BOSTON will enjoy the gifts of three conductors of the first magnitude this year: Seiji Ozawa, Claudio Abaddo, and Leon Kirchner; and Kirchner is providentially accessible to Harvard audiences as the conductor of the Boston Philharmonia. This excellent chamber orchestra serves the salutary purposes of offering varied programs, significant modern works, and vital playing, three qualities egregiously absent from the Boston Symphony Orchestra, which gives every indication of expiring into another seven months of unremittingly harsh and indifferent prosecutions of emulsified, vindictively pasteurized programs gleaming with lambent somnolence. Kirchner does not specialize in conducting twentieth century music, although he has performed Stravinsky stunningly, but responds with equal sensitivity to Bach, Handel, Beethoven, Mozart, Schubert, and Brahms. His programs of Bruckner, Varese, Handel, Stravinsky, and Beethoven exemplified this catholicism.
Anton Bruckner's Overture in G minor proved to be a beautiful small piece. Bruckner belongs to that unhappy group of composers including Liszt. Schmidt, Reger, Vaughan Williams, and even Schoenberg, whose music is fashionably vilified without benefit of humane audition. The tedious and lamentable caricature of Bruckner most often encountered is of an amateurish, even childishly naive, rural organist who afflicted the world with eleven appallingly identical symphonies which are massive, repetitious, incoherent and only convulsively appealing. If he is given any credit at all, which rarely happens since people prefer summary condemnation to critical acceptance of monumental genius, it is as an influence on Mabler and certain of the later expressionist composers. But Bruckner can be dismissed as easily, and with as much in telligence, as can Beethoven or Chartres Cathedral. This image of an uninspired symphonic rhetorician of beleaguered loquacity, "tortive and errant" as Shakespeare's Agamemnon, must yield to a clearer portrait of a consummately endowed symphonist firmly in the classical tradition.
Bruckner was a romantic in the sense that he self-consciously implicated his faith and questionings in a musical tissue, but his romanticism is not the sturm and drang neurasthenic exacerbation of doubt and guilt which the term unfortunately suggests. Romanticism began as a vindication of the joy of a liberating mystical communion with nature rather than as a debilitating confusion of introspection with self-pity, or a lamentation on the evanescence of all things cherishable. It was, hopefully, a deeper recognition of mutability and then transcendence over corruptibility. The excellent program notes' suggestion that "Bruckner exalts the same romanticism, through classical gestures, that Mahler dialectically challenges and puts to the test," is an illuminating insight harmed by misplaced emphasis, for Bruckner's romanticism, like that of all men, was sui generis, and in his particular case consisted primarily of unshakeable Roman Catholicism.
BRUCKNER found in his religious orthodoxy the same resonance of tradition and invitation to humanism, the same sustenance of spiritual and intellectual resolution, which he found in classical sonata form. His music proceeds with the deliberateness, comprehensiveness, mystical assurance, and formal clarity of the Mass. His symphonies are celebratory but never indulge in an easy rapture of tonal staleness or facile dramaturgy. Mahler learned much from Bruckner, primarily thematic linking of unprecedented subtlety among movements, the proliferation of material in the second thematic group, the immediate juxtaposition of radically differing elements (here Mahler extended Bruckner's simpler process of motto-lyrical oppositions to ironic commentary on all materials), and the greatest lesson of an enormously expanded sonata time-scale. But Mahler could never equal the cerulean and luminous chorale apotheoses of this Edward Gibbon of symphonists. The two men worshipped in different churches, one Gothic, the other a spectral proscenium emblazoned with existential inquiry.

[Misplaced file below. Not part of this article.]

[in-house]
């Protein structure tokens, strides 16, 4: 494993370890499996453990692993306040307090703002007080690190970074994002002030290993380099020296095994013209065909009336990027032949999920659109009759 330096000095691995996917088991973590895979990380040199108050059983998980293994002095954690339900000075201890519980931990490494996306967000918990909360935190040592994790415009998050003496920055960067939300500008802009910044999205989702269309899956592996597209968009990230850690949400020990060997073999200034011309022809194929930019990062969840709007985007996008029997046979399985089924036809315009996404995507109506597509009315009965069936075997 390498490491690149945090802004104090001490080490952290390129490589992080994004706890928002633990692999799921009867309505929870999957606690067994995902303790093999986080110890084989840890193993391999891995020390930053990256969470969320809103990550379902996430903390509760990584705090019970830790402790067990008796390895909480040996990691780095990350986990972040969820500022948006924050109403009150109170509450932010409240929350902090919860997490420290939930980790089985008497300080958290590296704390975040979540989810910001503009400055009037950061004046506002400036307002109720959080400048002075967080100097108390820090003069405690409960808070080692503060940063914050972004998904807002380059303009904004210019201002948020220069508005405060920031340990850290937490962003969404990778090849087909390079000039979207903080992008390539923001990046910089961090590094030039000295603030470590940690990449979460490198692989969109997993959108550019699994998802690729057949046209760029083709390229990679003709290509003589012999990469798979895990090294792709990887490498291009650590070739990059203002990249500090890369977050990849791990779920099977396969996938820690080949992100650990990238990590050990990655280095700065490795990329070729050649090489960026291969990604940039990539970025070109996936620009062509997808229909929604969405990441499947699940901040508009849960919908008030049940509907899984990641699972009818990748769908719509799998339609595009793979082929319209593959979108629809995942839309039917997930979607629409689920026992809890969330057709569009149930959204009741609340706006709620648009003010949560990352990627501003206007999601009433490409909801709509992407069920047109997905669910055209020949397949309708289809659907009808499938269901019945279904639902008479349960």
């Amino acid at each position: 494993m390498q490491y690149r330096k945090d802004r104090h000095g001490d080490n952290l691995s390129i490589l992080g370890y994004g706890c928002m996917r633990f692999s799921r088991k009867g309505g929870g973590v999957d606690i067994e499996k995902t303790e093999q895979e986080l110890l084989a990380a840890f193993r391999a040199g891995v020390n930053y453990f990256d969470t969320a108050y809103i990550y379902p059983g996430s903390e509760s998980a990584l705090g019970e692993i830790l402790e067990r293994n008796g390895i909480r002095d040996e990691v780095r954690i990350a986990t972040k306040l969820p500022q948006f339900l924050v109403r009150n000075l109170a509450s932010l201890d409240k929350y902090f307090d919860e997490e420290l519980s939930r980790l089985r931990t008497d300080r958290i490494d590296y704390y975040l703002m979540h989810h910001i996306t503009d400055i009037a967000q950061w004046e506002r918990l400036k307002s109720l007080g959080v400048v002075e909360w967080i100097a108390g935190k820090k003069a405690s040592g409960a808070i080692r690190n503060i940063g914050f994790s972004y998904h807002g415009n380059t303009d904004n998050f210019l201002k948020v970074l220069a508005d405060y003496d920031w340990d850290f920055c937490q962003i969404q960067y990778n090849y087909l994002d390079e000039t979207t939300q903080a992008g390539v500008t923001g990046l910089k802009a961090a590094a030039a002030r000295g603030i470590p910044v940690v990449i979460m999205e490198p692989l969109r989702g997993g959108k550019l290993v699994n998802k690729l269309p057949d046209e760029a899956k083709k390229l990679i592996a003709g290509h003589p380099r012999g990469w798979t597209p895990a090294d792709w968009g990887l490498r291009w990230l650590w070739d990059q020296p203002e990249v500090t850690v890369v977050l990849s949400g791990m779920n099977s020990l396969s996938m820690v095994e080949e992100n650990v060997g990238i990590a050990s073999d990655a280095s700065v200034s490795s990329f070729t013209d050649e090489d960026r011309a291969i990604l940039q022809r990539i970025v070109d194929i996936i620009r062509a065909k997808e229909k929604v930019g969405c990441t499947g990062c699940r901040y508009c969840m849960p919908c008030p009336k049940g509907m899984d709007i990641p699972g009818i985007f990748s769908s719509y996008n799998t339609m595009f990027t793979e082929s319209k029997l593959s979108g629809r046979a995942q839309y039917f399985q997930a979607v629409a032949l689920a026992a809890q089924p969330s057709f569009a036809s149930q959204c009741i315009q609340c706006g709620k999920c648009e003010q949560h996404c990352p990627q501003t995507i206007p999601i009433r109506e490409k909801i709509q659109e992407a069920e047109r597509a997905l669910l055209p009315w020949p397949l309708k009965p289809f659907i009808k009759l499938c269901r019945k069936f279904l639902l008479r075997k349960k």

Edgar Varese's Octandre (1924), one of the two modern works, did not compare favorably with Stravinsky's pivotal Movements for Piano and Orchestra (1959), with Harvard's Luise Vosgerchian as soloist. Octandre, for seven winds and contrabass, seemed individual but not highly original, consisting of some explorations of the percussive possibilities of wind articulation, propulsive rhythms, and generally uninteresting timbres. The piece seems much less provocative than the contemporary experiments of Hindemith, Bartok, Schoenberg, and Cowell. The Movements, however, a strictly twelve-tone piece, is characterized by pellucid, crystalline registration, pointillistic rhythmical control, and Stravinsky's unique unsentimental lvricism. This work linked Threni and Agon (1956), a supreme masterpiece, to the later Sermon, Narrative and a Prayer and The Flood, Movements makes clear once for all that serial composition is not necessarily a constricting system available to uninspired journeymen, but a pregnant and energizing compositional discipline in the hands of a master such as Schoenberg, Berg, or Stravinsky. Mrs. Vosgerchian played the piece idiomatically, sensitive to the tonal resource of each note, the logical impetus of every rhythm, the grace of Stravinsky's complete conception. The Philharmonia contributed its finest playing in this performance. The slight touch of coarseness in the upper violins which occasionally intruded last year has been eliminated. My only complaint is that the solo oboe persists in playing half a dynamic too loud. On the basis of this program the Philharmonia's forthcoming concerts will be awaited with more than ordinary pleasure, and on the basis of this superb Stravinsky reading Requiem Canticles (to be performed April 12), this composer's magnificent new masterpiece, will be anticipated with unbounded enthusiasm.